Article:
Event Abstract

Systems level model integration and embodiment: a case study with gaze control

  • 1 University of Sheffield, Department of Psychology, United Kingdom
  • 2 University of Manchester, School of Electrical and Electronic Engineering, United Kingdom

Many computational models in neuroscience deal with individual microcircuits or brain nuclei. These models are invaluable and are key building blocks in developing an understanding of the brain. However, a richer understanding will ensue if we are able to integrate these disparate models into unified systems in which we can investigate complete sensori-motor competences and make contact with behavioural data. Moreover, we advocate an approach in which we don’t ‘reinvent the wheel’ and develop each component ourselves, rather we reuse existing, published models, if these are adequate for purpose.There are however, several issues which must be addressed in such a programme. First, the input signals for each component must be compatible with the outputs of its afferent structures. A key requirement here is that the semantics of the signal representations must be the same which may have implications for unifying model components drawn from different theoretical viewpoints. Further, In trying to model a complete sensori-motor competence we may require many more processes than we can reasonably model in a biologically plausible way. In this case, we may choose to implement those computations which are less central to our current interest in a more ‘engineered’, rather than biologically plausible, form.. The strongest test of a model is obtained by its embodiement in robotic form, and is the approach we take here. Embodiment can, however, raise its own issues not least of which is real-time operating.Here we apply the methodology described above in a large scale, embodied model of top-down and bottom-up gaze control in the primate visual system. The creation of the model centres around a core set of biomimetic components which include both existing, published, models and new models where the existing models were deemed unsuitable for the purpose. Around this core are ‘engineered’, phenomenological components. The entire model is embodied by the robotic hardware, comprising a pan-tilt head and two cameras. A key feature of our approach is a modular softare infrastructure – BRAHMS (Mitchinson et al 2010) - which acts to bind the disparate processes and hardware together.Two versions of the model have been developed, differing by the objects they recognise. One uses two colour flags, and can learn a flag preference based on a reward signal while habituating to phasic distractor onsets. This model is capable of performing this task in realtime. A second version, recognising numeric digits, showed, in preliminary testing, large performance increases when utilising increasingly complex hardware support including an nVidia graphics card (see Figure 1)..For further details see the supplementary material.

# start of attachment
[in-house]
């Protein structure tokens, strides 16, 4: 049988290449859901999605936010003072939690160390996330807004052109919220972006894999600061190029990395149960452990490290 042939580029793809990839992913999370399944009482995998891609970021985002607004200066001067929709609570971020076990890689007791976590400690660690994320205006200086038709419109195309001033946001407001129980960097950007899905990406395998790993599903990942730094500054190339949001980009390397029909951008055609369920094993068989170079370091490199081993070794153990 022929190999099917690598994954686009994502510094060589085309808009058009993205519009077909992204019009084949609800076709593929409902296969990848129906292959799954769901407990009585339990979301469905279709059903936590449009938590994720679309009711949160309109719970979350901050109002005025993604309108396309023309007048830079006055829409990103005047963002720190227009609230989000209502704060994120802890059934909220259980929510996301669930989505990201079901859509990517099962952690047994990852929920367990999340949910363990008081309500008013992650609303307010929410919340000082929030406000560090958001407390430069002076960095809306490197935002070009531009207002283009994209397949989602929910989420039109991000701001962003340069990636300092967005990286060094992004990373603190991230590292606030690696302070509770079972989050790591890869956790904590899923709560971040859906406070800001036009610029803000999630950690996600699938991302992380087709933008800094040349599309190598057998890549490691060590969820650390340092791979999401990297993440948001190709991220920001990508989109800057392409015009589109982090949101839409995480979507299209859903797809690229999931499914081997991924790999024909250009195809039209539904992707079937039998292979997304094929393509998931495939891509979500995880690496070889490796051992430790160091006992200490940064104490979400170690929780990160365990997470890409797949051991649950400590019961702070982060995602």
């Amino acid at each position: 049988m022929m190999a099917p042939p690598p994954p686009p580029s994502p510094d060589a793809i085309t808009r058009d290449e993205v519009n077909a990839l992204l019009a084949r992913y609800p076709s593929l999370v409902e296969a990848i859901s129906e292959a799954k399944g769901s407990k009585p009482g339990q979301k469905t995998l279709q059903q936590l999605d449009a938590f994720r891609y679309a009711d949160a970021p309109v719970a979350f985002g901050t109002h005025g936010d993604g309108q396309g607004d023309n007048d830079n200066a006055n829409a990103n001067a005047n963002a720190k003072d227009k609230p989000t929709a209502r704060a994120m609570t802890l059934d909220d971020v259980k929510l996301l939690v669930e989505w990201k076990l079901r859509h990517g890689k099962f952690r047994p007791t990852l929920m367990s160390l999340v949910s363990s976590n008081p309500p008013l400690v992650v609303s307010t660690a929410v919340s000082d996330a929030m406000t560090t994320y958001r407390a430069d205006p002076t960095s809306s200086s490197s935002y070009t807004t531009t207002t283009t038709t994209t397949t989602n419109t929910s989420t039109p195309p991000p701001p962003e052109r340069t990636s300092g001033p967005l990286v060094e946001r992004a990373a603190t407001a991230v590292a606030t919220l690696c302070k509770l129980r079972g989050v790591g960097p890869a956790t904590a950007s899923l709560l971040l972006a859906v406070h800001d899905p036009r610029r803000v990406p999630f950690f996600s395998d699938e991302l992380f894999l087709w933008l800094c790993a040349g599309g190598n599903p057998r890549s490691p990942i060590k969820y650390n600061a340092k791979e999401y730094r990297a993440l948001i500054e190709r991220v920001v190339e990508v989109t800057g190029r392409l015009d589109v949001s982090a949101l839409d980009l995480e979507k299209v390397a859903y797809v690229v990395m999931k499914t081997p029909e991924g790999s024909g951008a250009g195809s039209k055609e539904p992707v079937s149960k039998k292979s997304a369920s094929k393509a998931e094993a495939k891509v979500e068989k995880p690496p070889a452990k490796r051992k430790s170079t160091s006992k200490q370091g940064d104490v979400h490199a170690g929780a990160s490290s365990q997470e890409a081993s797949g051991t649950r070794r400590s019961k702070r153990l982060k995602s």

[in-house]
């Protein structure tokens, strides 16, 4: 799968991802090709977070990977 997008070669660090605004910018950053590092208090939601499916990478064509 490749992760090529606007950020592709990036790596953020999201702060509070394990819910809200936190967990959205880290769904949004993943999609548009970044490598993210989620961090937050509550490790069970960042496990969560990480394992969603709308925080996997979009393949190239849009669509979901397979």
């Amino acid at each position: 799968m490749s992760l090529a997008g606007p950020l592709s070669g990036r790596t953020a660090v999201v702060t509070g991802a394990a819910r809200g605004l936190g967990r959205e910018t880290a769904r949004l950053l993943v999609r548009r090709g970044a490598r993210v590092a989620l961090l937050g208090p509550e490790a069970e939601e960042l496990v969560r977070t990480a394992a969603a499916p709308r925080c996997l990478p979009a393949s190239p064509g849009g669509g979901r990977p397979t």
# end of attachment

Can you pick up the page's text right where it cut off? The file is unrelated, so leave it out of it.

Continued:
Figure 1: The performance gains from a variety of parallel computing. Mean time (over 5 runs) to simulate one second of the model. Single Machine - (2 x Intel Xeon 3.2GHz); Distributed - 2 x Intel Xeon (3.2GHz), and 4 x Intel Core2 (3.0GHz); CUDA: 2x Intel Xeon (3.2GHz), 1 x nVidia 295GTX using CUDA; CUDA + custom image chip (SCAMP Dudek and Carey 2006))- identical to CUDA, but with extra image processing on the SCAMP chip not performed in the other models.

Figure 1

Keywords: computational neuroscience

Conference: Bernstein Conference on Computational Neuroscience, Berlin, Germany, 27 Sep - 1 Oct, 2010.

Presentation Type: Poster Abstract

Topic: Bernstein Conference on Computational Neuroscience

Citation: Cope A, Chambers J, Barr D, Dudek P and Gurney K (2010). Systems level model integration and embodiment: a case study with gaze control. Front. Comput. Neurosci. Conference Abstract: Bernstein Conference on Computational Neuroscience. doi: 10.3389/conf.fncom.2010.51.00077

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Received: 14 Sep 2010; Published Online: 23 Sep 2010.

* Correspondence: Dr. Alex Cope, University of Sheffield, Department of Psychology, Sheffield, United Kingdom, a.cope@shef.ac.uk